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  # 1327272 18-Jun-2015 13:37
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RUKI: Just from the news line - love it:

"BMW's MINI Plant in Oxford UK is showcasing a high-efficiency street lighting system that doubles as a charging station for electric vehicles (EVs).

The EV charging cable connects to a standard connector on the Light & Charge street light and the integrated control panel allows drivers to start charging with the swipe of a card regardless of vehicle model."


Why don't they just put solar cells on the roof of the Mini and it can recharge overnight if you park it under a street light? tongue-out

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  # 1327355 18-Jun-2015 14:30
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kemosabe: ....Most Prius battery seem to last more than 7 years (based on the first two generations, would expect newer ones to be better?. Even then, its typical now that you get a few cells replaced and have it professionally balanced and your good for another few years. The cost of that is probably not much different to a large expense on a typical car, i.e something like a clutch replacement.


Actually they last more than 7 years - 10-12 if you don't drive much. But with extensive driving - 5 years tops. Refer to my test results of 256000Km 2009Prius - Dead! (4 modules dead, the rest - very low capacity) That Prius was driving Auckland - Wellington regularly and still does after battery was changed to the brand new.

- Prius 1997-2000 - out of the game - I buy those packs for parts (connectors, relays, some other bits) - batteries are almost always dead with few rare exemptions (if low ODO).
- 2001-2003 - leaky (NP1) - I buy those packs for parts (connectors, relays, some other bits) - batteries are always dead with only one excemption - it was 2013 replacement from Toyota - tested and it showed good results.
- >2004 (NP2) - in Prius, Camry, Lexus, Estima - good quality, reliable and what is more important - interchangable. Wreckers however think that untested packs worth weigh in gold which is not true. One of the packs from 2008 Prius with 120000 km showed not so good results with two modules out of 28 significantly reduced capacity. Still operational but not for long.

Balancing is important for Li chemistry to avoid overcharge and explosion.

"professionally balanced" .... That is not applicable to Prius NiMH Pack. You can only fully charge all modules in the pack, but pack's performance would be impacted by the weakest module and the Usable Remaining Capacity of the pack will be even less than capacity of the weakest module.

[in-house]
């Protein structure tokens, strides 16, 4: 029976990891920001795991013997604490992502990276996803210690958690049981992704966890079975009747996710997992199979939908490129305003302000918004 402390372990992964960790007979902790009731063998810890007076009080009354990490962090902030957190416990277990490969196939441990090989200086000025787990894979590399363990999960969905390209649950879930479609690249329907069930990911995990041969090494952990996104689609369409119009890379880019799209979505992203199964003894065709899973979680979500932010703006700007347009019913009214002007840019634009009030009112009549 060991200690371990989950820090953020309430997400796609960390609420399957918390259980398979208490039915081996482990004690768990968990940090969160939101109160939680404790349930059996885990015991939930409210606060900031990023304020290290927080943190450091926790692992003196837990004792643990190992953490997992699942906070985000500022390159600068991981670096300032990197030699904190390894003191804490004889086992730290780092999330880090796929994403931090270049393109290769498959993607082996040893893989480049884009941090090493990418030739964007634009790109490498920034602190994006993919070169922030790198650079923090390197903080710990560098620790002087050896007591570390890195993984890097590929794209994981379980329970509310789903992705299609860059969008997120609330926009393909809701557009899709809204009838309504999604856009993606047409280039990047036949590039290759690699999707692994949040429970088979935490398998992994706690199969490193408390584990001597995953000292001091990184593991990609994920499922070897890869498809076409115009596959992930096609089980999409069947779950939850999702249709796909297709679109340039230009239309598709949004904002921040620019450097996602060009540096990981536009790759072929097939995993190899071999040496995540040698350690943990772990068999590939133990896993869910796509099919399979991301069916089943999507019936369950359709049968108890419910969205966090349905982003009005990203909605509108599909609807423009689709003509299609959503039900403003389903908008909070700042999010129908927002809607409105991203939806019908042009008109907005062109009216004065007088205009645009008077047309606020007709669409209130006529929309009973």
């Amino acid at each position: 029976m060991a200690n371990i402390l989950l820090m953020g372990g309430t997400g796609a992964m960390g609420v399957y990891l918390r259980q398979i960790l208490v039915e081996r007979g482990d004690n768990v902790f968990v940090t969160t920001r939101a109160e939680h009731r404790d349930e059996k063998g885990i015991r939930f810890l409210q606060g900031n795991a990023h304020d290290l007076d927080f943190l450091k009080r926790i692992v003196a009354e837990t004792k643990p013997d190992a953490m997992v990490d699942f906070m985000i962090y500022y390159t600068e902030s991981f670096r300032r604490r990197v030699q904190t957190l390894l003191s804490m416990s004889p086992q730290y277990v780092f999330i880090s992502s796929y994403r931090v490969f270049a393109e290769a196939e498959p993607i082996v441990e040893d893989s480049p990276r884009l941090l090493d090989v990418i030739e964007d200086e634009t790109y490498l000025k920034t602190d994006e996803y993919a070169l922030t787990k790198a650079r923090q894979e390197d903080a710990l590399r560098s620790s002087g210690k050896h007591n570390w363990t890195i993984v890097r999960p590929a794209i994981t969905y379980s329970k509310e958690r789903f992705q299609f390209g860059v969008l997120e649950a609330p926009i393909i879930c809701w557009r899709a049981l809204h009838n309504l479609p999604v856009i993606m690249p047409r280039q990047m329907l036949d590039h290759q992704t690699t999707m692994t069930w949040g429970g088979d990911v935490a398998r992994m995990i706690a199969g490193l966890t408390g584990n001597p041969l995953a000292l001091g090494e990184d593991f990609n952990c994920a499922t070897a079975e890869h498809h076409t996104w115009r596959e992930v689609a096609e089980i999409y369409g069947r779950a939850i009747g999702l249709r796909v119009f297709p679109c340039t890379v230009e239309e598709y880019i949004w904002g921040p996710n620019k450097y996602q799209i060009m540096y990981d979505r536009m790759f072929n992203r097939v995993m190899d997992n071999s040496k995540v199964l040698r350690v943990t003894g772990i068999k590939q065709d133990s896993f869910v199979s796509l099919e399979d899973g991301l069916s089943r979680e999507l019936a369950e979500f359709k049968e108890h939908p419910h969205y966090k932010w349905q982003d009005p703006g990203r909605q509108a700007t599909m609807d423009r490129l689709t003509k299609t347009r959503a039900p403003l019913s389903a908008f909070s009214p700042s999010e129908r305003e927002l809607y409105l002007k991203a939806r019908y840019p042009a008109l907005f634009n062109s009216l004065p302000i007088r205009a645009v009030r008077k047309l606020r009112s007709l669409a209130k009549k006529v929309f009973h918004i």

Individual modules replacement (without all the modules being load tested) - does not provide long-lasting results. It is a quick fix in many cases for the car to be sold, I suppose.

If one module failed - there is another few just about to. That would be an indication of either
- someone's dodgy fix in second hand Prius or
- the whole pack is condemned - because the rest of modules are at the end of their life (could be few weeks or even months before they fail after individual module replacement, but you can't "be good for another few years" as kemosabe suggests).

NiMH Batteries in Toyota Hybrid have to be in conformance with each other - i.e. similar capacity, and performance under load to provide maximum output. There are certain things to be observed during the test. Proper test can only be conducted when all modules are load tested simultaneously under the same load.
Plenty of info and data is available on my site - just go and look up test results of those aged batteries.
Here is first generation Prius batteries tested (owner experienced "turtle"):
First Generation Prius Battery Test Results



 
 
 
 


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  # 1327410 18-Jun-2015 15:41
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I scanned this thread only but didn't find any mention of the BMW i3 EV.

I was in the US recently (CA) and friend had bought one (lives in the SF Bay Area). With discounts, federal and CA grants he paid about $40K(US) he said.

There are charging stations around his area so he doesn't have battery angst much of the time.  I saw them at the supermarkets, malls, even the local library.

But he did have to upgrade his internal household power to provide a 240V line so he could install a fast charger (2-3 hours) rather than the overnight charger the 110V provides.

I took a drive in this car (I had driven one briefly before) and it's quite peppy and very driveable. You do have to get used to the compression like braking that occurs when you take your foot off the accelerator. In fact when you do that apparently the brake lights come on. I quite liked it, even the quirky clam shell doors.

Apparently in NZ they are only initially going to sell the model with the onboard petrol engine also since there are  not enough charging stations around to make a pure EV worry free. That takes it out of the price range for most people.




Staying in Wellington. Check out my AirBnB in the Wellington CBD.  https://www.airbnb.co.nz/rooms/32019730  Mention GZ to get a 10% discount

 

System One: Popcorn Hour A200,  PS3 SuperSlim, NPVR and Plex Server running on Gigabyte Brix (Windows 10 Pro), Sony BDP-S390 BD player, Pioneer AVR, Raspberry Pi running Kodi and Plex, Panasonic 60" 3D plasma, Google Chromecast

System Two: Popcorn Hour A200 ,  Oppo BDP-80 BluRay Player with hardware mode to be region free, Vivitek HD1080P 1080P DLP projector with 100" screen, Denon AVRS730H 7.2 Channel Dolby Atmos/DTS-X AV Receiver, Samsung 4K player, Google Chromecast, Odroid C2 running Kodi and Plex

 

 


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  # 1327431 18-Jun-2015 16:29
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heylinb4nz:
frankv: Does your cost of ownership include an allowance for battery replacement? What is the life of a battery in terms of number of recharges or in years?


Depends on many factors

number of slow vs fast recharges, type of charger used, discharge rate, quality of the battery, temperature operated in.

Most Li running on overnight (not fast charges) are rated to 1000 charges.